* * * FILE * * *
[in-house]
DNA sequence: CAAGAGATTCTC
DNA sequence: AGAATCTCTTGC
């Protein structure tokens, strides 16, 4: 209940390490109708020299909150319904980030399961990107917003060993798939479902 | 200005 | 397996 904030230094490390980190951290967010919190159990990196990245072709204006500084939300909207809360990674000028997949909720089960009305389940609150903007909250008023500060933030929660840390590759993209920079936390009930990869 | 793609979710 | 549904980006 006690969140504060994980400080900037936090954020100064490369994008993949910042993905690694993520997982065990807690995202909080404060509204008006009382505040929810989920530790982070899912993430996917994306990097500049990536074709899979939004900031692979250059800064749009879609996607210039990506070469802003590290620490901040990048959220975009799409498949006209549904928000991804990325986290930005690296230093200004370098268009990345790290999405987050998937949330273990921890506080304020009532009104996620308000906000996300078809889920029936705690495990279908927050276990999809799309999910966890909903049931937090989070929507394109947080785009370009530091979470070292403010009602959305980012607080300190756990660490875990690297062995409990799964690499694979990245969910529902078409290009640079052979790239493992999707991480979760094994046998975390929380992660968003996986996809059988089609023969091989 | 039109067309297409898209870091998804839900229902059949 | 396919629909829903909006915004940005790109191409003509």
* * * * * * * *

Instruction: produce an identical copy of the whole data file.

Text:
[in-house]
DNA sequence: CAAGAGATTCTC
DNA sequence: AGAATCTCTTGC
């Protein structure tokens, strides 16, 4: 209940390490109708020299909150319904980030399961990107917003060993798939479902 | 200005 | 397996 904030230094490390980190951290967010919190159990990196990245072709204006500084939300909207809360990674000028997949909720089960009305389940609150903007909250008023500060933030929660840390590759993209920079936390009930990869 | 793609979710 | 549904980006 006690969140504060994980400080900037936090954020100064490369994008993949910042993905690694993520997982065990807690995202909080404060509204008006009382505040929810989920530790982070899912993430996917994306990097500049990536074709899979939004900031692979250059800064749009879609996607210039990506070469802003590290620490901040990048959220975009799409498949006209549904928000991804990325986290930005690296230093200004370098268009990345790290999405987050998937949330273990921890506080304020009532009104996620308000906000996300078809889920029936705690495990279908927050276990999809799309999910966890909903049931937090989070929507394109947080785009370009530091979470070292403010009602959305980012607080300190756990660490875990690297062995409990799964690499694979990245969910529902078409290009640079052979790239493992999707991480979760094994046998975390929380992660968003996986996809059988089609023969091989 | 039109067309297409898209870091998804839900229902059949 | 396919629909829903909006915004940005790109191409003509």